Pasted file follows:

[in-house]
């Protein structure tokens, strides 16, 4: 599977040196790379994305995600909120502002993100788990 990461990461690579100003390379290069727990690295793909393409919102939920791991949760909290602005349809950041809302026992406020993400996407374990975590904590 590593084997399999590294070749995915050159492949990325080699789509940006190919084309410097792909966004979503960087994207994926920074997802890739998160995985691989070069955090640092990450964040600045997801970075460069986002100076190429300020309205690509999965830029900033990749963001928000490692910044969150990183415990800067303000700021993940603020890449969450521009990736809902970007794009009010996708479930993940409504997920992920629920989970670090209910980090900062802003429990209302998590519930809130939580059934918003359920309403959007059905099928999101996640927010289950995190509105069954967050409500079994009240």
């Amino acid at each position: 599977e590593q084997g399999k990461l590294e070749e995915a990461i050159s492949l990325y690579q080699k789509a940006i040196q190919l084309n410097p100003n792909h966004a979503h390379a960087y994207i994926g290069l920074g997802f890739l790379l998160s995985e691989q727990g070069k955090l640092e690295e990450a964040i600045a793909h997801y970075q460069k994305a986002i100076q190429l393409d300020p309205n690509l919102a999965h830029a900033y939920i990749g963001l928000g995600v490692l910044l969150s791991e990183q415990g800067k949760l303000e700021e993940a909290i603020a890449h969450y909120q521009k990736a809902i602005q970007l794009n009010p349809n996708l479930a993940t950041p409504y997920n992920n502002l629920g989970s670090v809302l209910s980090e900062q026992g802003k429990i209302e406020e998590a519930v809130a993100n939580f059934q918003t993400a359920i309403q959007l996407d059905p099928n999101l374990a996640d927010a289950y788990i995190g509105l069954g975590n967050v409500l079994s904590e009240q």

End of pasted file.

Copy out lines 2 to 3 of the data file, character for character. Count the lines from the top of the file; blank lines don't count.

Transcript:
């Protein structure tokens, strides 16, 4: 599977040196790379994305995600909120502002993100788990 990461990461690579100003390379290069727990690295793909393409919102939920791991949760909290602005349809950041809302026992406020993400996407374990975590904590 590593084997399999590294070749995915050159492949990325080699789509940006190919084309410097792909966004979503960087994207994926920074997802890739998160995985691989070069955090640092990450964040600045997801970075460069986002100076190429300020309205690509999965830029900033990749963001928000490692910044969150990183415990800067303000700021993940603020890449969450521009990736809902970007794009009010996708479930993940409504997920992920629920989970670090209910980090900062802003429990209302998590519930809130939580059934918003359920309403959007059905099928999101996640927010289950995190509105069954967050409500079994009240």
């Amino acid at each position: 599977e590593q084997g399999k990461l590294e070749e995915a990461i050159s492949l990325y690579q080699k789509a940006i040196q190919l084309n410097p100003n792909h966004a979503h390379a960087y994207i994926g290069l920074g997802f890739l790379l998160s995985e691989q727990g070069k955090l640092e690295e990450a964040i600045a793909h997801y970075q460069k994305a986002i100076q190429l393409d300020p309205n690509l919102a999965h830029a900033y939920i990749g963001l928000g995600v490692l910044l969150s791991e990183q415990g800067k949760l303000e700021e993940a909290i603020a890449h969450y909120q521009k990736a809902i602005q970007l794009n009010p349809n996708l479930a993940t950041p409504y997920n992920n502002l629920g989970s670090v809302l209910s980090e900062q026992g802003k429990i209302e406020e998590a519930v809130a993100n939580f059934q918003t993400a359920i309403q959007l996407d059905p099928n999101l374990a996640d927010a289950y788990i995190g509105l069954g975590n967050v409500l079994s904590e009240q």